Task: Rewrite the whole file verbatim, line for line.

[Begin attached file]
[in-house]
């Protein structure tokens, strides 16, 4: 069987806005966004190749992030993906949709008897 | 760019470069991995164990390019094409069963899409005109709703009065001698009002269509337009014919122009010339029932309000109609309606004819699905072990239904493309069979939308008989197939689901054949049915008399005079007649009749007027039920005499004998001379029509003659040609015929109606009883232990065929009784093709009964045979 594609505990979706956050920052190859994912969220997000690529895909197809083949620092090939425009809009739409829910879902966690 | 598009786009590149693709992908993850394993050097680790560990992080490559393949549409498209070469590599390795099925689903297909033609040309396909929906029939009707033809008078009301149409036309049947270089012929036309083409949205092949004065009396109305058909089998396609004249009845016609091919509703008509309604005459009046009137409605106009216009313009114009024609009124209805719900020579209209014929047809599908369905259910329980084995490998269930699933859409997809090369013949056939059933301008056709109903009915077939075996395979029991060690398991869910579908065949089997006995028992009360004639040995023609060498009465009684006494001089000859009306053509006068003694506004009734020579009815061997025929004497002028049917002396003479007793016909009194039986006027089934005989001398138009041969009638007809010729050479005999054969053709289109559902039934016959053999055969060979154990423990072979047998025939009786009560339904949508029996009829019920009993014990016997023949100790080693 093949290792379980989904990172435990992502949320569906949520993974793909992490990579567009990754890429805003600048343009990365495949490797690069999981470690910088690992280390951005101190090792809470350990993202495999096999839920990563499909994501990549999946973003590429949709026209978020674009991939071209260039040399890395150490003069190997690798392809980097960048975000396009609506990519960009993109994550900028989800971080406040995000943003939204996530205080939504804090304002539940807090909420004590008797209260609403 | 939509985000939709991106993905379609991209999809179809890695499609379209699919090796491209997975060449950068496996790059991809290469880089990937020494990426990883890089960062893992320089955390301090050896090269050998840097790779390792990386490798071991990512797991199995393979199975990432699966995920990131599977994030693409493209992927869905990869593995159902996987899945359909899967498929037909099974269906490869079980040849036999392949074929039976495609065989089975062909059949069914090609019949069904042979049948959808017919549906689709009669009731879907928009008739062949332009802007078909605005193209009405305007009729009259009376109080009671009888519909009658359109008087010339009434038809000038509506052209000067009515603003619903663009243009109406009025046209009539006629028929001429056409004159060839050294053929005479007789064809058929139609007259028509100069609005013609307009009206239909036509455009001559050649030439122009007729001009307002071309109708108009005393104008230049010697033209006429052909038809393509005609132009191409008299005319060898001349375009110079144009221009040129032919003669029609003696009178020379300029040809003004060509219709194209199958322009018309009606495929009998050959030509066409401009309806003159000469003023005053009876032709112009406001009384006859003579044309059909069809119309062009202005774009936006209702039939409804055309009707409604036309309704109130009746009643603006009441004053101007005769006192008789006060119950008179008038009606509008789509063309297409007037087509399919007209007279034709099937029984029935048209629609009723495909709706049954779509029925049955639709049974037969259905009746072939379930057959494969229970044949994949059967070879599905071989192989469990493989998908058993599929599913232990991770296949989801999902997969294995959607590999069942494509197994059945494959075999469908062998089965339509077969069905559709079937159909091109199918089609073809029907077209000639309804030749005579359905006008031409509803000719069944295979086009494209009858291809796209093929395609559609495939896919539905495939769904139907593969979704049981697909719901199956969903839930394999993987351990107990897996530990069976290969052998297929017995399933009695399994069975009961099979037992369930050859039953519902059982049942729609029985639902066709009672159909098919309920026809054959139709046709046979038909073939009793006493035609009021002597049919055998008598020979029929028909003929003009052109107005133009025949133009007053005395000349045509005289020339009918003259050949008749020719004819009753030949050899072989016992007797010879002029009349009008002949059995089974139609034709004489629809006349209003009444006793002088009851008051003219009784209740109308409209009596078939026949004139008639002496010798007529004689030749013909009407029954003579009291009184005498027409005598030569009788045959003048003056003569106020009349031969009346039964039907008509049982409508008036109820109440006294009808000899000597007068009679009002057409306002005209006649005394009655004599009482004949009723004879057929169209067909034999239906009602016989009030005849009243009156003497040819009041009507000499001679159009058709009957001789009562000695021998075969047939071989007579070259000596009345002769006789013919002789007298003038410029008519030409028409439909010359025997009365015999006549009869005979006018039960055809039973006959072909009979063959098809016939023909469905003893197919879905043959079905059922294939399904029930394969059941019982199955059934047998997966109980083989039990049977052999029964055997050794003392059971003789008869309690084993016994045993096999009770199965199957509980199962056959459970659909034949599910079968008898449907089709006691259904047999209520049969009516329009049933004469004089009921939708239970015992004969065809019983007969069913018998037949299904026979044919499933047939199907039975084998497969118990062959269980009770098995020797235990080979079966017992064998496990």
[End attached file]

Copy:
[in-house]
């Protein structure tokens, strides 16, 4: 069987806005966004190749992030993906949709008897 | 760019470069991995164990390019094409069963899409005109709703009065001698009002269509337009014919122009010339029932309000109609309606004819699905072990239904493309069979939308008989197939689901054949049915008399005079007649009749007027039920005499004998001379029509003659040609015929109606009883232990065929009784093709009964045979 594609505990979706956050920052190859994912969220997000690529895909197809083949620092090939425009809009739409829910879902966690 | 598009786009590149693709992908993850394993050097680790560990992080490559393949549409498209070469590599390795099925689903297909033609040309396909929906029939009707033809008078009301149409036309049947270089012929036309083409949205092949004065009396109305058909089998396609004249009845016609091919509703008509309604005459009046009137409605106009216009313009114009024609009124209805719900020579209209014929047809599908369905259910329980084995490998269930699933859409997809090369013949056939059933301008056709109903009915077939075996395979029991060690398991869910579908065949089997006995028992009360004639040995023609060498009465009684006494001089000859009306053509006068003694506004009734020579009815061997025929004497002028049917002396003479007793016909009194039986006027089934005989001398138009041969009638007809010729050479005999054969053709289109559902039934016959053999055969060979154990423990072979047998025939009786009560339904949508029996009829019920009993014990016997023949100790080693 093949290792379980989904990172435990992502949320569906949520993974793909992490990579567009990754890429805003600048343009990365495949490797690069999981470690910088690992280390951005101190090792809470350990993202495999096999839920990563499909994501990549999946973003590429949709026209978020674009991939071209260039040399890395150490003069190997690798392809980097960048975000396009609506990519960009993109994550900028989800971080406040995000943003939204996530205080939504804090304002539940807090909420004590008797209260609403 | 939509985000939709991106993905379609991209999809179809890695499609379209699919090796491209997975060449950068496996790059991809290469880089990937020494990426990883890089960062893992320089955390301090050896090269050998840097790779390792990386490798071991990512797991199995393979199975990432699966995920990131599977994030693409493209992927869905990869593995159902996987899945359909899967498929037909099974269906490869079980040849036999392949074929039976495609065989089975062909059949069914090609019949069904042979049948959808017919549906689709009669009731879907928009008739062949332009802007078909605005193209009405305007009729009259009376109080009671009888519909009658359109008087010339009434038809000038509506052209000067009515603003619903663009243009109406009025046209009539006629028929001429056409004159060839050294053929005479007789064809058929139609007259028509100069609005013609307009009206239909036509455009001559050649030439122009007729001009307002071309109708108009005393104008230049010697033209006429052909038809393509005609132009191409008299005319060898001349375009110079144009221009040129032919003669029609003696009178020379300029040809003004060509219709194209199958322009018309009606495929009998050959030509066409401009309806003159000469003023005053009876032709112009406001009384006859003579044309059909069809119309062009202005774009936006209702039939409804055309009707409604036309309704109130009746009643603006009441004053101007005769006192008789006060119950008179008038009606509008789509063309297409007037087509399919007209007279034709099937029984029935048209629609009723495909709706049954779509029925049955639709049974037969259905009746072939379930057959494969229970044949994949059967070879599905071989192989469990493989998908058993599929599913232990991770296949989801999902997969294995959607590999069942494509197994059945494959075999469908062998089965339509077969069905559709079937159909091109199918089609073809029907077209000639309804030749005579359905006008031409509803000719069944295979086009494209009858291809796209093929395609559609495939896919539905495939769904139907593969979704049981697909719901199956969903839930394999993987351990107990897996530990069976290969052998297929017995399933009695399994069975009961099979037992369930050859039953519902059982049942729609029985639902066709009672159909098919309920026809054959139709046709046979038909073939009793006493035609009021002597049919055998008598020979029929028909003929003009052109107005133009025949133009007053005395000349045509005289020339009918003259050949008749020719004819009753030949050899072989016992007797010879002029009349009008002949059995089974139609034709004489629809006349209003009444006793002088009851008051003219009784209740109308409209009596078939026949004139008639002496010798007529004689030749013909009407029954003579009291009184005498027409005598030569009788045959003048003056003569106020009349031969009346039964039907008509049982409508008036109820109440006294009808000899000597007068009679009002057409306002005209006649005394009655004599009482004949009723004879057929169209067909034999239906009602016989009030005849009243009156003497040819009041009507000499001679159009058709009957001789009562000695021998075969047939071989007579070259000596009345002769006789013919002789007298003038410029008519030409028409439909010359025997009365015999006549009869005979006018039960055809039973006959072909009979063959098809016939023909469905003893197919879905043959079905059922294939399904029930394969059941019982199955059934047998997966109980083989039990049977052999029964055997050794003392059971003789008869309690084993016994045993096999009770199965199957509980199962056959459970659909034949599910079968008898449907089709006691259904047999209520049969009516329009049933004469004089009921939708239970015992004969065809019983007969069913018998037949299904026979044919499933047939199907039975084998497969118990062959269980009770098995020797235990080979079966017992064998496990």